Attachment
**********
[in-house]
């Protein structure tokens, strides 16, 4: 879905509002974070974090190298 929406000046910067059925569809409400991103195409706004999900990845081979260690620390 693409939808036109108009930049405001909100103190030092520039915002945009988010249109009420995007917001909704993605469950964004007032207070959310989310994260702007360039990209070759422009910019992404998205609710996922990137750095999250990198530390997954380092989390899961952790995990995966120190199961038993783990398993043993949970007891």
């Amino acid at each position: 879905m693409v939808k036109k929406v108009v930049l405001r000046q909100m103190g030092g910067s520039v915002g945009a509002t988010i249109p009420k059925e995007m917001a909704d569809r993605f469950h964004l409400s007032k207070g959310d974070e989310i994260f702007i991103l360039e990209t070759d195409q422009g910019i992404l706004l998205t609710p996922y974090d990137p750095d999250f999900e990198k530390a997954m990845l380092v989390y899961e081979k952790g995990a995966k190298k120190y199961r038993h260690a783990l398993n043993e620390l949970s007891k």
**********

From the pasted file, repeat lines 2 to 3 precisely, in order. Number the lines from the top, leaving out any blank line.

């Protein structure tokens, strides 16, 4: 879905509002974070974090190298 929406000046910067059925569809409400991103195409706004999900990845081979260690620390 693409939808036109108009930049405001909100103190030092520039915002945009988010249109009420995007917001909704993605469950964004007032207070959310989310994260702007360039990209070759422009910019992404998205609710996922990137750095999250990198530390997954380092989390899961952790995990995966120190199961038993783990398993043993949970007891």
């Amino acid at each position: 879905m693409v939808k036109k929406v108009v930049l405001r000046q909100m103190g030092g910067s520039v915002g945009a509002t988010i249109p009420k059925e995007m917001a909704d569809r993605f469950h964004l409400s007032k207070g959310d974070e989310i994260f702007i991103l360039e990209t070759d195409q422009g910019i992404l706004l998205t609710p996922y974090d990137p750095d999250f999900e990198k530390a997954m990845l380092v989390y899961e081979k952790g995990a995966k190298k120190y199961r038993h260690a783990l398993n043993e620390l949970s007891k």